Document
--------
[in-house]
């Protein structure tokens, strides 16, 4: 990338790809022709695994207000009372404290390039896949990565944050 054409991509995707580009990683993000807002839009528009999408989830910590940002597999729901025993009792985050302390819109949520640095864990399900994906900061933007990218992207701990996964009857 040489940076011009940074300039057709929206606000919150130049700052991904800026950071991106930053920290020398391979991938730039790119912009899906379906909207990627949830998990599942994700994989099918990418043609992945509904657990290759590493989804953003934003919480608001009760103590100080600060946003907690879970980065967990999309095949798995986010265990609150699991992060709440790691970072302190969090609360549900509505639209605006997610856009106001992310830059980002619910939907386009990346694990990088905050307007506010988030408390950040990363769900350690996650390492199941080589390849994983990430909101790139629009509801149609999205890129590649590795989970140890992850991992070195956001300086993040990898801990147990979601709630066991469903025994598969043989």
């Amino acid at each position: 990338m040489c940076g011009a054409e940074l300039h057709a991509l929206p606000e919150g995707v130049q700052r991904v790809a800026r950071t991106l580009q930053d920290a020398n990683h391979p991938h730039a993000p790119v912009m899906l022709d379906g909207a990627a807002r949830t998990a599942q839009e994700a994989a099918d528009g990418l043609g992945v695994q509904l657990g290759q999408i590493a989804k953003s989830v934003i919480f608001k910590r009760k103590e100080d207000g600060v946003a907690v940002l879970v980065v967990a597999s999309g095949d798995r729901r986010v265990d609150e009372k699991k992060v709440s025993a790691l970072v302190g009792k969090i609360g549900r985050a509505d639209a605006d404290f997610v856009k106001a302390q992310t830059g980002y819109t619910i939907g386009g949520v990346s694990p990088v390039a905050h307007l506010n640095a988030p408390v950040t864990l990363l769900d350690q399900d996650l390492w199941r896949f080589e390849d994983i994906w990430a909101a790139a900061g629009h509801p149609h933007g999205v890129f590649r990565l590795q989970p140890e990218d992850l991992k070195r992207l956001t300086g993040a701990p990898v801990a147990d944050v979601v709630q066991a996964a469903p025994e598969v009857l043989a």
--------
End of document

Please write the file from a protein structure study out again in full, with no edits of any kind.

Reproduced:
[in-house]
């Protein structure tokens, strides 16, 4: 990338790809022709695994207000009372404290390039896949990565944050 054409991509995707580009990683993000807002839009528009999408989830910590940002597999729901025993009792985050302390819109949520640095864990399900994906900061933007990218992207701990996964009857 040489940076011009940074300039057709929206606000919150130049700052991904800026950071991106930053920290020398391979991938730039790119912009899906379906909207990627949830998990599942994700994989099918990418043609992945509904657990290759590493989804953003934003919480608001009760103590100080600060946003907690879970980065967990999309095949798995986010265990609150699991992060709440790691970072302190969090609360549900509505639209605006997610856009106001992310830059980002619910939907386009990346694990990088905050307007506010988030408390950040990363769900350690996650390492199941080589390849994983990430909101790139629009509801149609999205890129590649590795989970140890992850991992070195956001300086993040990898801990147990979601709630066991469903025994598969043989």
């Amino acid at each position: 990338m040489c940076g011009a054409e940074l300039h057709a991509l929206p606000e919150g995707v130049q700052r991904v790809a800026r950071t991106l580009q930053d920290a020398n990683h391979p991938h730039a993000p790119v912009m899906l022709d379906g909207a990627a807002r949830t998990a599942q839009e994700a994989a099918d528009g990418l043609g992945v695994q509904l657990g290759q999408i590493a989804k953003s989830v934003i919480f608001k910590r009760k103590e100080d207000g600060v946003a907690v940002l879970v980065v967990a597999s999309g095949d798995r729901r986010v265990d609150e009372k699991k992060v709440s025993a790691l970072v302190g009792k969090i609360g549900r985050a509505d639209a605006d404290f997610v856009k106001a302390q992310t830059g980002y819109t619910i939907g386009g949520v990346s694990p990088v390039a905050h307007l506010n640095a988030p408390v950040t864990l990363l769900d350690q399900d996650l390492w199941r896949f080589e390849d994983i994906w990430a909101a790139a900061g629009h509801p149609h933007g999205v890129f590649r990565l590795q989970p140890e990218d992850l991992k070195r992207l956001t300086g993040a701990p990898v801990a147990d944050v979601v709630q066991a996964a469903p025994e598969v009857l043989a």